Nighttime economy (and workers):

Activities, businesses and workers operating specifically at night, including nightlife, hospitality and leisure as well as night shift workers, late-night transportation, retail, etc. Other words used to describe the nighttime economy include the nighttime sector, social economy, hospitality sector, and 6-to-6. 

Nighttime governance:

Independent organisations or specialised government offices responsible for managing life at night. (GNRP Ch5)

Nighttime movement:

How people travel around the city at night. (GNRP Ch3)

Nighttime office:

A team of experts dedicated to advocating for the city’s nighttime and cultural industries, in conjunction with the city’s night mayor or other similar individuals. (GNRP Ch5)

O


Open-air:

An event that is held outdoors, such as a film screening, musical performance, political demonstration, rave, etc. Free open-air events are outdoor events that are self-organised, non-profit-oriented, and feature music, art, dancing and other cultural activities. (GNRP Ch1)

P

Political participation:

Broad range of activities through which people develop and express their beliefs on how cities should be governed, and become involved to influence decision-making. Political participation looks differently in cities around the world and is dependent on the local context. 

Promoter:

An individual or collective that advertises or creates a nightlife event. 

Punter:

A British term used to describe any attendee of a nightlife event.

R

Rave culture:

The culture of individuals and communities coming together in order to dance to electronic music mixed by a DJ. 

Right to the city at night:

The demand for urban space to be more accessible for a wider range of communities and activities that may be seen as illegitimate or unessential. This rhetoric has been mobilised by many nightlife communities to defend their urban spaces, which are threatened by influences such as urban redevelopment and gentrification (GNRP Ch3 and Hae 2012).

S

Safe(r) space(s):

Physical venues or communities where women, minorities and marginalised groups feel more protected and welcomed than in day-to-day life. 

Scene:

The expression of a local culture or subculture, referring to behaviour, creative expression, community and industry.

Shades of night:

A temporal framework used to analyse different public activities that occur throughout the night. (GNRP Ch3 and ARUP 2015)

Sustainability:

Strategies and policies designed to encourage the social and economic resilience and environmental protection of sectors. 

T

Talent development:

Programmes and efforts dedicated towards nurturing the creativity, talent and capital of nighttime artists, operators and other creatives.

U

Urban planning:

Urban redevelopment, licensing, zoning, gentrification and place-making of cities.

V

Vision statement:

A community’s values, aspirations and shared image for what they want to become in the future. (GNRP Ch5 and Ch6)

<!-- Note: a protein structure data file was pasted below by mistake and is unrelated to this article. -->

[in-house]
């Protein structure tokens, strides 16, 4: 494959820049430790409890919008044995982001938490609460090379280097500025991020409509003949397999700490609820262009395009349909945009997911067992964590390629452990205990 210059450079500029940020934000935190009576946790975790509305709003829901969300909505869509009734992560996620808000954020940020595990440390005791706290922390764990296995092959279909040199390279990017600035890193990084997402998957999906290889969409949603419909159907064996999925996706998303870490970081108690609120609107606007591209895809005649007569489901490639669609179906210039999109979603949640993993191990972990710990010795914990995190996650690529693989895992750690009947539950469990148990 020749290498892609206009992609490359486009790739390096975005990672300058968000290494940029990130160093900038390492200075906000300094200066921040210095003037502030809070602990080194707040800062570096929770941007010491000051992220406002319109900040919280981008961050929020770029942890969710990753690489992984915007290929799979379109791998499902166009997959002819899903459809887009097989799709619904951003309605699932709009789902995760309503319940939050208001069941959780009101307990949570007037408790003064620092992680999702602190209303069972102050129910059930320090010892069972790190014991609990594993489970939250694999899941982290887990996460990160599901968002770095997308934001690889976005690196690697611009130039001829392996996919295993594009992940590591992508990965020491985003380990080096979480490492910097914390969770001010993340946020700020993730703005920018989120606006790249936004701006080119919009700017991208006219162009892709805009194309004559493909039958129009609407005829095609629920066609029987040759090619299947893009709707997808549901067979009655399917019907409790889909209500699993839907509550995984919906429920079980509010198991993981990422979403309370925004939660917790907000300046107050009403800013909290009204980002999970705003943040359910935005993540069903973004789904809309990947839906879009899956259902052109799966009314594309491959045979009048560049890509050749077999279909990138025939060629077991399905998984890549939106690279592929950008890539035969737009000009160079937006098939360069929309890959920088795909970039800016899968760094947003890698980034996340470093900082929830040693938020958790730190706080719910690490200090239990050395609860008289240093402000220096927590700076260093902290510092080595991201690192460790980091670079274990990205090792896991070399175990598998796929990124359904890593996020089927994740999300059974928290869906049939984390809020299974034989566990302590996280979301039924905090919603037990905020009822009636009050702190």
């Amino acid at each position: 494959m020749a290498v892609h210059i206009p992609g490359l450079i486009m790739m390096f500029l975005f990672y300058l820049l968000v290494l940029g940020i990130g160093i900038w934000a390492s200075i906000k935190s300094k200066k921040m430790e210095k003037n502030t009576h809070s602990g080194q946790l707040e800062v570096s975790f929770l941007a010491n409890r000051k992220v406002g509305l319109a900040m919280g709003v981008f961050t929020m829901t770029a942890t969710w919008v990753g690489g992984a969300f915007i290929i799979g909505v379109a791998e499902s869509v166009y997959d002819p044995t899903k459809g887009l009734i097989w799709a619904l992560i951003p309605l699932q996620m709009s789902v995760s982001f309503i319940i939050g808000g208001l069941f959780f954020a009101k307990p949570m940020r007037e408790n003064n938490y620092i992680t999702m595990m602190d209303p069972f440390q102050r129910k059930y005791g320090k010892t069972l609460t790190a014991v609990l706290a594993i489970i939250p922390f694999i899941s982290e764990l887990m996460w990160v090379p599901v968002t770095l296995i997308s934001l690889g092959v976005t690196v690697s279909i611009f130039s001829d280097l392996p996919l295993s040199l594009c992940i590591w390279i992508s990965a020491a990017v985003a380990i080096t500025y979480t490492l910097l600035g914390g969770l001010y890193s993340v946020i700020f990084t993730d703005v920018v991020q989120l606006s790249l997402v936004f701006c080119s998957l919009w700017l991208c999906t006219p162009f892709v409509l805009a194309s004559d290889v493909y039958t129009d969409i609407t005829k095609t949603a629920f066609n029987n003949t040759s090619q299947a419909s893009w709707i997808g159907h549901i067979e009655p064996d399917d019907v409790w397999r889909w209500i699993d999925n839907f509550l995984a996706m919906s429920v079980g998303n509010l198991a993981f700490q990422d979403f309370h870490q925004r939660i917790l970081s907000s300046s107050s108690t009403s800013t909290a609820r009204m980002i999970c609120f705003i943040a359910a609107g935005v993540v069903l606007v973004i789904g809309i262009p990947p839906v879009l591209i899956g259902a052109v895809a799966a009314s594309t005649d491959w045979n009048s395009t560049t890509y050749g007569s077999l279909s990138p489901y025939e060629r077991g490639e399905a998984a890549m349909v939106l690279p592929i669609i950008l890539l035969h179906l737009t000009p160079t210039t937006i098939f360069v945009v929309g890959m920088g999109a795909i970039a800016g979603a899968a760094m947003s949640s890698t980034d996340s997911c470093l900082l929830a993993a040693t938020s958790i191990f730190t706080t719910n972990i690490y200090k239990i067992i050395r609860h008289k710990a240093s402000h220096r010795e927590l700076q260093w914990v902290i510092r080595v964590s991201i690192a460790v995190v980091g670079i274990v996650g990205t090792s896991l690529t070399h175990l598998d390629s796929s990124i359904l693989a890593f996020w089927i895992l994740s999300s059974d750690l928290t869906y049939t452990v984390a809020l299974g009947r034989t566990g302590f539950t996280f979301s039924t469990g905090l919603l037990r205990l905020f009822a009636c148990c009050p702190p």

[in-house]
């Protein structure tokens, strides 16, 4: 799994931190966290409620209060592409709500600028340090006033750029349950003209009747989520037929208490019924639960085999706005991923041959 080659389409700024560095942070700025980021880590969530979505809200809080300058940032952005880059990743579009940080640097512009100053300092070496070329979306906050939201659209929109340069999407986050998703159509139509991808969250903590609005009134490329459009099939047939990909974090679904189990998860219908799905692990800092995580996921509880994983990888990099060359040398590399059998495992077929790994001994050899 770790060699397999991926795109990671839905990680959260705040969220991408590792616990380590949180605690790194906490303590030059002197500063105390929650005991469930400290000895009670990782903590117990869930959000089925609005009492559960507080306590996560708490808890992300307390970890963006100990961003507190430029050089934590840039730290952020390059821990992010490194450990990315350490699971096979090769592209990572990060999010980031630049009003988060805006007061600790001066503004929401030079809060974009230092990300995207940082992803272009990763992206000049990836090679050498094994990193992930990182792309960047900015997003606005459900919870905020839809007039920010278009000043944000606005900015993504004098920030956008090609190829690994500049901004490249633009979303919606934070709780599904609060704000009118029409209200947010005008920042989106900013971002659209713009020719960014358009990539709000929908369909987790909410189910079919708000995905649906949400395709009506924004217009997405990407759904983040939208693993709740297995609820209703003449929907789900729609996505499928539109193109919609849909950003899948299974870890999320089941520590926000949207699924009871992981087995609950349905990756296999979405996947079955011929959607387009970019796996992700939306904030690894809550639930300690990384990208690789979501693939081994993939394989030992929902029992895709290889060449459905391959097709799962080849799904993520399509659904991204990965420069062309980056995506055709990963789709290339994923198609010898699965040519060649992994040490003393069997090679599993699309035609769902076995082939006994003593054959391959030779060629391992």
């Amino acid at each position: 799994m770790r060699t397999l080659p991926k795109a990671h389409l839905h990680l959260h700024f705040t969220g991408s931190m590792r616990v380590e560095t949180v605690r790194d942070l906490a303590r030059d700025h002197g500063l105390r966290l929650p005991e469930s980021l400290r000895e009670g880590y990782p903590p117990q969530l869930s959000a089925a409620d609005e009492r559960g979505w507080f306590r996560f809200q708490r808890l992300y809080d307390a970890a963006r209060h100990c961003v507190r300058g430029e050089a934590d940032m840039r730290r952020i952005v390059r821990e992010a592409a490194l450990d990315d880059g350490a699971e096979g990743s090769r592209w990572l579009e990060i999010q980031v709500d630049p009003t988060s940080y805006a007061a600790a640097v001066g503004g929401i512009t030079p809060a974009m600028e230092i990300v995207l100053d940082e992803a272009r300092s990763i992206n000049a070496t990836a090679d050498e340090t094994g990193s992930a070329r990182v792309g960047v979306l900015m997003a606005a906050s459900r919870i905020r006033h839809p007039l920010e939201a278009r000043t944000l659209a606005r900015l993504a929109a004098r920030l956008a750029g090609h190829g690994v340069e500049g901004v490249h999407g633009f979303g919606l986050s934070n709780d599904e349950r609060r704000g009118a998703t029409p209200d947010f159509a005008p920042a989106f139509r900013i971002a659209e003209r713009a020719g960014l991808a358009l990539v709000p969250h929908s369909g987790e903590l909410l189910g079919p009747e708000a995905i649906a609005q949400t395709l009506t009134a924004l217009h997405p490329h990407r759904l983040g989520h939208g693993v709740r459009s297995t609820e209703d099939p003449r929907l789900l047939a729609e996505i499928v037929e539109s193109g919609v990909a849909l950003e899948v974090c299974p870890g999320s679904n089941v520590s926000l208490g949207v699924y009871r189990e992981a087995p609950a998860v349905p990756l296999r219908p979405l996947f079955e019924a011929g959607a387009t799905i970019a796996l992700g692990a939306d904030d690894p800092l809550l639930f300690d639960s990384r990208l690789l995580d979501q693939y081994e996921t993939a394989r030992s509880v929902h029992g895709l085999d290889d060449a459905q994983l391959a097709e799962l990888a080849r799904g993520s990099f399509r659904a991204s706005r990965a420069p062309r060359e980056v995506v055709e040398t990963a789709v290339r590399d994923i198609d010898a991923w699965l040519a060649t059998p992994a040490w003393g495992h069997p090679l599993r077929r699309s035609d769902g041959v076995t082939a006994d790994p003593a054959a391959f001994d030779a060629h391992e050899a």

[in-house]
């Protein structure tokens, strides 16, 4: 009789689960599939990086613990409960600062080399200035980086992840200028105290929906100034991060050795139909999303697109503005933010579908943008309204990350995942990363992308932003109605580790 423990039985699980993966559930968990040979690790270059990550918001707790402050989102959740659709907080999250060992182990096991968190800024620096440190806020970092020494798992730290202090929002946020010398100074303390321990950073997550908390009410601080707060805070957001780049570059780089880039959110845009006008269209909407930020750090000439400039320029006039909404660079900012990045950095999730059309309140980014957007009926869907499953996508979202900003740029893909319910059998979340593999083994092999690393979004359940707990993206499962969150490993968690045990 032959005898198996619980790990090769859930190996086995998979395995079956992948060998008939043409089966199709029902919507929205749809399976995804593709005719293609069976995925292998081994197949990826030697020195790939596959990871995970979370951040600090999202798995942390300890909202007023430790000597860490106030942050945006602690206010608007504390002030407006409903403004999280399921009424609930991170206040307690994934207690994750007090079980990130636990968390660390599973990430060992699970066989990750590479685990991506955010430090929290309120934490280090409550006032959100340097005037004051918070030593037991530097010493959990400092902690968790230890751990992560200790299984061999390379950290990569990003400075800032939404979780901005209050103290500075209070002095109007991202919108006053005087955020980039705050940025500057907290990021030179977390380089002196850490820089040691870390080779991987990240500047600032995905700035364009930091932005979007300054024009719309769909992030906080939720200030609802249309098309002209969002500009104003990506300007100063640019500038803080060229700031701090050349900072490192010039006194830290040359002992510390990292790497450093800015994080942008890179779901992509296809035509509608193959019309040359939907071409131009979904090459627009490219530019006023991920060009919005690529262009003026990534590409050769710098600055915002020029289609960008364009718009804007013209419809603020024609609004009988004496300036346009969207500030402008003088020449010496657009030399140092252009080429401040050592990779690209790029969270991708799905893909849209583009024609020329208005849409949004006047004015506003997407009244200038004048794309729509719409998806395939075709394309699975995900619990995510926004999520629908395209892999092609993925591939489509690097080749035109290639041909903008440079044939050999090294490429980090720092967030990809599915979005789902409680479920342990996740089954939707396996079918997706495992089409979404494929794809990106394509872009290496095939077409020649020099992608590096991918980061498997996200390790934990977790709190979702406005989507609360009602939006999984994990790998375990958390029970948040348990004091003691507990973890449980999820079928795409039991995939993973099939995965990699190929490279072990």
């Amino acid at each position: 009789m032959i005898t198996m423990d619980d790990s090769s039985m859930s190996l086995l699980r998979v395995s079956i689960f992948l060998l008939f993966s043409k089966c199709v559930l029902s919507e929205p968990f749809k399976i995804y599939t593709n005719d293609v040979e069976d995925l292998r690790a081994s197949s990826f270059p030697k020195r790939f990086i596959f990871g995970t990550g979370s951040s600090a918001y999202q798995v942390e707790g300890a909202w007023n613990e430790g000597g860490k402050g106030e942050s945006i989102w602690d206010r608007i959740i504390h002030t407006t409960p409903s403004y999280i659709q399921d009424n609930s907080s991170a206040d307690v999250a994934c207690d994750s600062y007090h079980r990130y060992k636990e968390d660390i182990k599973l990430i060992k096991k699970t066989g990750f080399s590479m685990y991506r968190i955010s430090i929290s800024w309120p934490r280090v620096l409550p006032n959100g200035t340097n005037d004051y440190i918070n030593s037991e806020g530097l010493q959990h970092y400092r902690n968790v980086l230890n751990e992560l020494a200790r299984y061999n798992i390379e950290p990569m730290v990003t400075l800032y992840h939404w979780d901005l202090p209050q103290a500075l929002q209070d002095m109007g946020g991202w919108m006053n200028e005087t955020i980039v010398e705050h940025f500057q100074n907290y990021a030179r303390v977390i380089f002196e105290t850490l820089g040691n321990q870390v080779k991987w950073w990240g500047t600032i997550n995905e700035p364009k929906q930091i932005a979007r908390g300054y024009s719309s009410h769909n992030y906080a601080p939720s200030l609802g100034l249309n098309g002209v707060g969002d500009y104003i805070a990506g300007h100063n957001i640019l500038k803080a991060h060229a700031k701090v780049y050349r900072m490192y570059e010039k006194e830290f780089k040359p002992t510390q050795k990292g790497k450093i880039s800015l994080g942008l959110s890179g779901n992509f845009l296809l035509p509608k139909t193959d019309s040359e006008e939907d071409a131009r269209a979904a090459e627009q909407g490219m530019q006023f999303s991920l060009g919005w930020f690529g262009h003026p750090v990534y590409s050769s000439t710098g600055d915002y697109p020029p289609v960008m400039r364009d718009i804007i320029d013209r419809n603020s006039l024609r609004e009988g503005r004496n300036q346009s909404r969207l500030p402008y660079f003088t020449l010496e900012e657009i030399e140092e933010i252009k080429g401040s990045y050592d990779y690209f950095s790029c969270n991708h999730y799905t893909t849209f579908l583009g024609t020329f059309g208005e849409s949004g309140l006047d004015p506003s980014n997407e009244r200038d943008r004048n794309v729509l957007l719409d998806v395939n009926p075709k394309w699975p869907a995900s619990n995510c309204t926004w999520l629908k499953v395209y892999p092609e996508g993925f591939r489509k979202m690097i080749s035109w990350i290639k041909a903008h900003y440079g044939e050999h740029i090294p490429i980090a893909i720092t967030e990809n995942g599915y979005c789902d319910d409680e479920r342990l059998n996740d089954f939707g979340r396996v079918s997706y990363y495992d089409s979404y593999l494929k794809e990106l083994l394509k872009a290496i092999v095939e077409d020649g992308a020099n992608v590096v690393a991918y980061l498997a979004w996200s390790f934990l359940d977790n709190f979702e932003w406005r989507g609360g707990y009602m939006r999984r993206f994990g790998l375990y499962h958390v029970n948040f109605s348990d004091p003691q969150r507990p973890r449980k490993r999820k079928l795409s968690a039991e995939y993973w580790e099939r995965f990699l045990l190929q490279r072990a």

Virtual event:


Virtual clubbing, VR experiences, or hybrid live-virtual shows, which have proliferated around the world during Covid-19. (GNRP Ch2)

Z

Zoning:  

A method of urban planning in which the government divides the land into different areas called zones, each of which have their own set of laws and plans that regulate the development of the zone. Use zoning describes dividing the land into different areas for different types of use, such as agricultural, residential, recreational, industrial, etc.

Tags: 

Communities: Lives and efforts of specific nighttime spaces, communities or neighbourhoods around the world.

Creative Industries: Range of economic activities concerned with arts practices and innovation, including music, visual art, design, media, etc. 

Grants & Funding: Public or private grants or funding geared towards the nighttime sector and its communities, artists, producers and scientists.

Health & Safety: Efforts related to ensuring the welfare and wellbeing of nighttime sector staff and patrons.

Inclusion & Equity: Celebration of diverse perspectives and people, inclusion of marginalised voices and demand for equity within the nighttime sector. 

Laws & Policies: Legislation, regulation and policies related to the nighttime economy or culture.

Nighttime Governance: Independent organisations or specialised government offices responsible for managing life at night. 

Talent Development: Programmes and efforts dedicated towards nurturing the creativity, talent and capital of nighttime artists, operators and other creatives. 

Transport & Logistics: Concerns mobility, movement and accessibility of cities after dark. 

Urban Planning: Urban redevelopment, licensing, zoning, gentrification and place-making of cities after dark. 

Nighttime Economy: Economic activity that takes place from dusk-to-dawn and includes the nightlife, hospitality and leisure industries as well as night shift workers within the city. 

Covid-19: Covid-19 impact on and responses of creative and nighttime industries around the world.

Creative Tourism: Tourism whereby visitors are interested in going beyond passive sight-seeing and instead actively engaging and participating with local culture, art, music, etc.

Nighttime Culture: Ideas, customs, traditions, social behaviour and ways of life that pertain to nighttime communities.

Data & Measurement: Role of data and scientific measurement in representing the nighttime sector and analysing its significance and evolution. 

Digital Technology & Media: Role of digital technologies and media in enhancing the nighttime sector and its communities. 

Sustainability: Encouraging social and economic resilience and environmental protection within the nighttime sector.  

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Sources:

  1. ARUP. 2015. “Cities Alive: Rethinking the Shades of Night.” https://www.arup.com/perspectives/publications/research/section/cities-alive-rethinking-the-shades-of-night
  2. Hae, Laam. 2012. The Gentrification of Nightlife and the Right to the City: Regulating Spaces of Social Dancing in New York. Routledge: London. 
  3.  2012. “Gentrification of nightlife and the right to the city.”
  4. Seijas, Andreina J. 2020.“Governing the Urban Night: Understanding the shifting dynamics of night-time governance in three global cities,” PhD diss., (Harvard University).